A long way from home

It was time to introduce L and the kids to my most legendary relative ever: the sublime UK in the UK: Uncle Kevin. Grandad and Gran drove us over to Chichester, where Kevin and his wife Liz and son Luke live.

Getting over there was a good chance for Isaac and Jeremy to have a good play – one of few good plays on the holiday. Kids need that sort of thing, otherwise they gradually go crazy. And adults need to prevent their kids going crazy to stop themselves going crazy. They revelled in Luke’s toys, both indoors and out, while we adults chatted and drank numerous cups of tea.

Uncle Kevin
The legendary Uncle Kevin
Gran and Grandad
Gran and Grandad enjoy a cuppa

Then Kevin was due to go to work, so we wandered off into the town centre of Chichester, got some lunch and explored the streets, poked around the very impressive cathedral, touched the Roman wall, nosed around the shops, and dodged a small army of charity collectors (no, we can’t make regular contributions to your charity, we don’t have a UK bank account).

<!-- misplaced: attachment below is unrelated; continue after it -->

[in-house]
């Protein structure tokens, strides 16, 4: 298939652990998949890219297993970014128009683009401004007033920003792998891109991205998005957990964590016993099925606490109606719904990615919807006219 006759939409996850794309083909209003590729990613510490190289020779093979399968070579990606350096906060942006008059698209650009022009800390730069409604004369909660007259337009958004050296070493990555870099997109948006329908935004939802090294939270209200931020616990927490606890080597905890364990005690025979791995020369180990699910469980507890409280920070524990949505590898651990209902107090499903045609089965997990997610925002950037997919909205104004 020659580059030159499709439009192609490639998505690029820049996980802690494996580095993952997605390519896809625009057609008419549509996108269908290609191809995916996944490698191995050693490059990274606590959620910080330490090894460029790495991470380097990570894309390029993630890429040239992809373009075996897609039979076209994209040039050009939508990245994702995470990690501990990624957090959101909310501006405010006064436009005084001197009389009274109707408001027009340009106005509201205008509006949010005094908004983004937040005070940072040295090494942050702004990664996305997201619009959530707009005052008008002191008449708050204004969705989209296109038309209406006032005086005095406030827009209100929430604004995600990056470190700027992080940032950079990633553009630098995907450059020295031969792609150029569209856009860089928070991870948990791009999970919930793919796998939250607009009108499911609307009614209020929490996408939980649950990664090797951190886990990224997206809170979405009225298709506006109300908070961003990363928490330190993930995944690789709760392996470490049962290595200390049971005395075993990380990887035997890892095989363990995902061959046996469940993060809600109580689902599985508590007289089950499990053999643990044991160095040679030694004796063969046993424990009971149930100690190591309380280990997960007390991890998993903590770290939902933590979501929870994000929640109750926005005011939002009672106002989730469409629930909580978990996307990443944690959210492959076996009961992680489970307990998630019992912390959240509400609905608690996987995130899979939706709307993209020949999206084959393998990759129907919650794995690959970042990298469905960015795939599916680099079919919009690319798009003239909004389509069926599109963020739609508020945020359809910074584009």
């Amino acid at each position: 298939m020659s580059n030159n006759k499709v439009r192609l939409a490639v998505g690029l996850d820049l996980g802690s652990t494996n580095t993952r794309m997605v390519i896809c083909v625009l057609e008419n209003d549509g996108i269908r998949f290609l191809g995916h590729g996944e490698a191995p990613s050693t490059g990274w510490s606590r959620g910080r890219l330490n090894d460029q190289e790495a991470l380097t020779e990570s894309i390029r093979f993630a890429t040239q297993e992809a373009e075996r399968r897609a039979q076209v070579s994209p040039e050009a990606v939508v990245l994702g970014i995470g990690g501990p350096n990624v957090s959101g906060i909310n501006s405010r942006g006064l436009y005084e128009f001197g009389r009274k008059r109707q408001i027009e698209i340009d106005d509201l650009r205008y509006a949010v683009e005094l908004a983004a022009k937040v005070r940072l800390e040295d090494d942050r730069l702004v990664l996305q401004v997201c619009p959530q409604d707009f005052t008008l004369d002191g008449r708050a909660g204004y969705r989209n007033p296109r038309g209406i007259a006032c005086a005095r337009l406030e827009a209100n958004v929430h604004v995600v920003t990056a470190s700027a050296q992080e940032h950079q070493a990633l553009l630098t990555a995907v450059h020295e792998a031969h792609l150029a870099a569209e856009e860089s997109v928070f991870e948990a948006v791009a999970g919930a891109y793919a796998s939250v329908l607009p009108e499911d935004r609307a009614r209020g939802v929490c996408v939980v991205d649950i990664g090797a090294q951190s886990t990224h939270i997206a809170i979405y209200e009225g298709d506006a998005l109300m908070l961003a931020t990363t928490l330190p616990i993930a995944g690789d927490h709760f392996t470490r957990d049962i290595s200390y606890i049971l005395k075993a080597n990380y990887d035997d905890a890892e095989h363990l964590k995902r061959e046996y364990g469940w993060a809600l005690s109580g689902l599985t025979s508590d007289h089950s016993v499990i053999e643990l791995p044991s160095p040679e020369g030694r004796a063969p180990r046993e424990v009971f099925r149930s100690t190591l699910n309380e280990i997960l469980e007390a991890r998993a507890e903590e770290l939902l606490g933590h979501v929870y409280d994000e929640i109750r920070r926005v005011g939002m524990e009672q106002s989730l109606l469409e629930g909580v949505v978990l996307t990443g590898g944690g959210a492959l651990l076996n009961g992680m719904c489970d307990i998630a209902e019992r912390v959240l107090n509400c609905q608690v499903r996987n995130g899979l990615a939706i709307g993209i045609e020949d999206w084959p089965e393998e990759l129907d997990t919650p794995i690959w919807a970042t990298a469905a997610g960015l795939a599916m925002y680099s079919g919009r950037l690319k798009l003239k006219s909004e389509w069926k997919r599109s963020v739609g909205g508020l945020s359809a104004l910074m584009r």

Chichester is thankfully home to a very decent Internet Cafe by the railway station, and I spent a few minutes in there catching up on the news and e-mail from home. The machines and connection were fast; heaps better than the dingy place in Croydon that I’d used a couple of days earlier.

Nearby we found the bus station, and we caught a bus back to Bognor Regis. It was single-deck bus which was a shame – I love the idea of riding a double-decker bus through the countryside, but it didn’t seem worth waiting another 15 minutes for that one. Once in Bognor, we proceeded to wander around the shops there, at least those that were open, which wasn’t very many. There wasn’t much choice for dinner either, and we eventually settled on a Kebab place.

It was after 6pm and getting dark, but thankfully Safeway was still open, which meant we avoided the ugly scene of me on my knees, hammering on the door with tears running down my cheeks, pleading for the love of God to be let in to buy some nappies. We trotted in and stocked up on a handful of supplies, then joined the express line – which turned out to be anything but – they should have called it the Snailspace line. But we did eventually get to pay for and wrap up our groceries, and wandered up to the bus stop.

The bus to my grandparents’ house arrived and we got on, with me, the official fare-payer, fumbling with the currency, and failing to notice where to rip the ticket from the dispenser. But the bus driver was sympathetic, and seemed to understand when I told him I was a long way from home.

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